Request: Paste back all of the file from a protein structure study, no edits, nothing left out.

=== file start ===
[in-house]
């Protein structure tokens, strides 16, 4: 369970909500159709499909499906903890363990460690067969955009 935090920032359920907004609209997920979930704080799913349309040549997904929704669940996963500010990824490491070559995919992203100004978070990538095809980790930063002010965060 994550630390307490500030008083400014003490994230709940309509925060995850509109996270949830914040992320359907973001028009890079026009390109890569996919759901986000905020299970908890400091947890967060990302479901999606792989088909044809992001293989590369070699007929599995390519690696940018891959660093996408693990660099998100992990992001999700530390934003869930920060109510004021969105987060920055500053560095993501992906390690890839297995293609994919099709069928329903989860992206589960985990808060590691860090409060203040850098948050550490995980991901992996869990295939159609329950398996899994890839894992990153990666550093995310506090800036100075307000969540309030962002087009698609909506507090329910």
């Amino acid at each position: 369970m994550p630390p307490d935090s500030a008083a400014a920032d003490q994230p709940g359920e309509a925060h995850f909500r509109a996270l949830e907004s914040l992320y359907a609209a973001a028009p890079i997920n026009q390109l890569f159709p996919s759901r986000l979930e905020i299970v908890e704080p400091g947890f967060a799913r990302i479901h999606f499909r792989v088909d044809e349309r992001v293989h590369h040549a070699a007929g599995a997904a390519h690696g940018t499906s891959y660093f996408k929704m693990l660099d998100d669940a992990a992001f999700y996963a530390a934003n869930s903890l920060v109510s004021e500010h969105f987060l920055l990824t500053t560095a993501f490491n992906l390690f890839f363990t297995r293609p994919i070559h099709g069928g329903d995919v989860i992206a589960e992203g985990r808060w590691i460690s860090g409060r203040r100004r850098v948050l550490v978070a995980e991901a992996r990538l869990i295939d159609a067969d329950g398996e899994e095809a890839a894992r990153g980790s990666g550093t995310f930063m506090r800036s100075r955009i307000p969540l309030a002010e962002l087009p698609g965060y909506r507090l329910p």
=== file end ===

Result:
[in-house]
């Protein structure tokens, strides 16, 4: 369970909500159709499909499906903890363990460690067969955009 935090920032359920907004609209997920979930704080799913349309040549997904929704669940996963500010990824490491070559995919992203100004978070990538095809980790930063002010965060 994550630390307490500030008083400014003490994230709940309509925060995850509109996270949830914040992320359907973001028009890079026009390109890569996919759901986000905020299970908890400091947890967060990302479901999606792989088909044809992001293989590369070699007929599995390519690696940018891959660093996408693990660099998100992990992001999700530390934003869930920060109510004021969105987060920055500053560095993501992906390690890839297995293609994919099709069928329903989860992206589960985990808060590691860090409060203040850098948050550490995980991901992996869990295939159609329950398996899994890839894992990153990666550093995310506090800036100075307000969540309030962002087009698609909506507090329910």
């Amino acid at each position: 369970m994550p630390p307490d935090s500030a008083a400014a920032d003490q994230p709940g359920e309509a925060h995850f909500r509109a996270l949830e907004s914040l992320y359907a609209a973001a028009p890079i997920n026009q390109l890569f159709p996919s759901r986000l979930e905020i299970v908890e704080p400091g947890f967060a799913r990302i479901h999606f499909r792989v088909d044809e349309r992001v293989h590369h040549a070699a007929g599995a997904a390519h690696g940018t499906s891959y660093f996408k929704m693990l660099d998100d669940a992990a992001f999700y996963a530390a934003n869930s903890l920060v109510s004021e500010h969105f987060l920055l990824t500053t560095a993501f490491n992906l390690f890839f363990t297995r293609p994919i070559h099709g069928g329903d995919v989860i992206a589960e992203g985990r808060w590691i460690s860090g409060r203040r100004r850098v948050l550490v978070a995980e991901a992996r990538l869990i295939d159609a067969d329950g398996e899994e095809a890839a894992r990153g980790s990666g550093t995310f930063m506090r800036s100075r955009i307000p969540l309030a002010e962002l087009p698609g965060y909506r507090l329910p």